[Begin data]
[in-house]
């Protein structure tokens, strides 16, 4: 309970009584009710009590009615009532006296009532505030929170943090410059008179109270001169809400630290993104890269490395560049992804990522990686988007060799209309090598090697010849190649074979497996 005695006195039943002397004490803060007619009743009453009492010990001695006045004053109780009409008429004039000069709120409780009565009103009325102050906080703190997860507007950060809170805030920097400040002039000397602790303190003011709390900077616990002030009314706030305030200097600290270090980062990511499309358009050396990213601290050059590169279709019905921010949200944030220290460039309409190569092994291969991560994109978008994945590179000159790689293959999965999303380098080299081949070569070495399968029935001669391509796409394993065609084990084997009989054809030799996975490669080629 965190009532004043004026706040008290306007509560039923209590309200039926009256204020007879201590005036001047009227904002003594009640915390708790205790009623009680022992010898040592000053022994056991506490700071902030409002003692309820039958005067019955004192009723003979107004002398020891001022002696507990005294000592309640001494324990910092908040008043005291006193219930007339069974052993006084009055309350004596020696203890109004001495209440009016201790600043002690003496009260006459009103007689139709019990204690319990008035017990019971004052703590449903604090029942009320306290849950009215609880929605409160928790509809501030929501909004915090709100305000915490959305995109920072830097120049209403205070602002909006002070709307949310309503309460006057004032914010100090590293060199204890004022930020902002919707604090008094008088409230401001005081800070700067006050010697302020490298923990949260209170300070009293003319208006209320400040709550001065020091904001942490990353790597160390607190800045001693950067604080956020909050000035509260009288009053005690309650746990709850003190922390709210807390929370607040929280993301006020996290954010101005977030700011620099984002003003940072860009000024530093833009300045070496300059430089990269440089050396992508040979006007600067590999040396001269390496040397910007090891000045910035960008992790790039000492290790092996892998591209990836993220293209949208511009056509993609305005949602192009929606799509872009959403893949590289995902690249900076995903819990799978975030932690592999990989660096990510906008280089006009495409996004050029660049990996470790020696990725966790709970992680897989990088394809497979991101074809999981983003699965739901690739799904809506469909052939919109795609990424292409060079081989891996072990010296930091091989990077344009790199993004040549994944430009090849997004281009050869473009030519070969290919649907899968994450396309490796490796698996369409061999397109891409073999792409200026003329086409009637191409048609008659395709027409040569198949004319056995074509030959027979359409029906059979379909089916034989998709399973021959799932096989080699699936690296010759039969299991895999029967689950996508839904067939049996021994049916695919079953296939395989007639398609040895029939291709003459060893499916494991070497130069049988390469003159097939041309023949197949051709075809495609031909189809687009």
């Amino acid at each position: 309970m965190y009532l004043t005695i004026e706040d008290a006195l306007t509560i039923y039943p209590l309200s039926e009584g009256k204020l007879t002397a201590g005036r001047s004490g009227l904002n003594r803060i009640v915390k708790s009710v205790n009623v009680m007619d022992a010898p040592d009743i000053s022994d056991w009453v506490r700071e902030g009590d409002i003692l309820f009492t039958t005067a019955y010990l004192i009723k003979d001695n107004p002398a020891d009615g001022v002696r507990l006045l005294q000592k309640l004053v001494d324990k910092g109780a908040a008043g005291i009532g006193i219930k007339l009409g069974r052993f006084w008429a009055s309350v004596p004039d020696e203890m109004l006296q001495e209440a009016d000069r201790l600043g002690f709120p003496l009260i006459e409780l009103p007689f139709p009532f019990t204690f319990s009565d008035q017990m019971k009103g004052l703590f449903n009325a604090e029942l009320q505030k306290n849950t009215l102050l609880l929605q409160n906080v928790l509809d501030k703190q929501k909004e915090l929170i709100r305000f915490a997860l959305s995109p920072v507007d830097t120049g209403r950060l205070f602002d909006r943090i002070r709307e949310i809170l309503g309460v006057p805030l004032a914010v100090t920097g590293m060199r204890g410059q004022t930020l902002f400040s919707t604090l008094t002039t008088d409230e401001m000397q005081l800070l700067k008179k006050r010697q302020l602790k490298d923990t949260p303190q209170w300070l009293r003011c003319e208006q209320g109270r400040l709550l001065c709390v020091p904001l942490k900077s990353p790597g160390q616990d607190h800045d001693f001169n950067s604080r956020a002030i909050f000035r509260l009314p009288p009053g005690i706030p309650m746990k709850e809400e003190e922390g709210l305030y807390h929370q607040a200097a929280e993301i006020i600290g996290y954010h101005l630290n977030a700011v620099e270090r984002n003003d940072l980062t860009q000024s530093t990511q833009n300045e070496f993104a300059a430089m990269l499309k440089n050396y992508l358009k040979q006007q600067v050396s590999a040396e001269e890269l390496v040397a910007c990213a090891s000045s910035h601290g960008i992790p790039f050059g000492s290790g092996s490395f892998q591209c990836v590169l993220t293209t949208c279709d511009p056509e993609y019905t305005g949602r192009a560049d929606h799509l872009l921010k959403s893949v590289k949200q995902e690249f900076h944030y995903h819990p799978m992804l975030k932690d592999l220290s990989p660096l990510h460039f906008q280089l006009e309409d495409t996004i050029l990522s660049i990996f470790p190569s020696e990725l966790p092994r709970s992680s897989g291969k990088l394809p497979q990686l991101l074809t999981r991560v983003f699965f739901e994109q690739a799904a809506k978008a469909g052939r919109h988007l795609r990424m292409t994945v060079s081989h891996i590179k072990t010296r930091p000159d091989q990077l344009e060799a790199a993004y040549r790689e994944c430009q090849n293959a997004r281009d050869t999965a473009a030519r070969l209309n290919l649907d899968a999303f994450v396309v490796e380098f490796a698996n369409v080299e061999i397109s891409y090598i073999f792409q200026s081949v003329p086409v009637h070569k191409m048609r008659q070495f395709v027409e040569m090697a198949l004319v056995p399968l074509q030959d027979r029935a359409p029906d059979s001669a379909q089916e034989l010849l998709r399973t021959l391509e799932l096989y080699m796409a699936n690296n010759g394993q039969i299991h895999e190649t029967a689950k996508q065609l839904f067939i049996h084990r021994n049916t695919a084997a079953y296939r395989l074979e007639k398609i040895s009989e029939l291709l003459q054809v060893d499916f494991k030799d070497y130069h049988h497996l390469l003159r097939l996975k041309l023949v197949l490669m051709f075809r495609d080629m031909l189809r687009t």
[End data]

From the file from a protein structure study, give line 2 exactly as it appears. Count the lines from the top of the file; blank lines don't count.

């Protein structure tokens, strides 16, 4: 309970009584009710009590009615009532006296009532505030929170943090410059008179109270001169809400630290993104890269490395560049992804990522990686988007060799209309090598090697010849190649074979497996 005695006195039943002397004490803060007619009743009453009492010990001695006045004053109780009409008429004039000069709120409780009565009103009325102050906080703190997860507007950060809170805030920097400040002039000397602790303190003011709390900077616990002030009314706030305030200097600290270090980062990511499309358009050396990213601290050059590169279709019905921010949200944030220290460039309409190569092994291969991560994109978008994945590179000159790689293959999965999303380098080299081949070569070495399968029935001669391509796409394993065609084990084997009989054809030799996975490669080629 965190009532004043004026706040008290306007509560039923209590309200039926009256204020007879201590005036001047009227904002003594009640915390708790205790009623009680022992010898040592000053022994056991506490700071902030409002003692309820039958005067019955004192009723003979107004002398020891001022002696507990005294000592309640001494324990910092908040008043005291006193219930007339069974052993006084009055309350004596020696203890109004001495209440009016201790600043002690003496009260006459009103007689139709019990204690319990008035017990019971004052703590449903604090029942009320306290849950009215609880929605409160928790509809501030929501909004915090709100305000915490959305995109920072830097120049209403205070602002909006002070709307949310309503309460006057004032914010100090590293060199204890004022930020902002919707604090008094008088409230401001005081800070700067006050010697302020490298923990949260209170300070009293003319208006209320400040709550001065020091904001942490990353790597160390607190800045001693950067604080956020909050000035509260009288009053005690309650746990709850003190922390709210807390929370607040929280993301006020996290954010101005977030700011620099984002003003940072860009000024530093833009300045070496300059430089990269440089050396992508040979006007600067590999040396001269390496040397910007090891000045910035960008992790790039000492290790092996892998591209990836993220293209949208511009056509993609305005949602192009929606799509872009959403893949590289995902690249900076995903819990799978975030932690592999990989660096990510906008280089006009495409996004050029660049990996470790020696990725966790709970992680897989990088394809497979991101074809999981983003699965739901690739799904809506469909052939919109795609990424292409060079081989891996072990010296930091091989990077344009790199993004040549994944430009090849997004281009050869473009030519070969290919649907899968994450396309490796490796698996369409061999397109891409073999792409200026003329086409009637191409048609008659395709027409040569198949004319056995074509030959027979359409029906059979379909089916034989998709399973021959799932096989080699699936690296010759039969299991895999029967689950996508839904067939049996021994049916695919079953296939395989007639398609040895029939291709003459060893499916494991070497130069049988390469003159097939041309023949197949051709075809495609031909189809687009």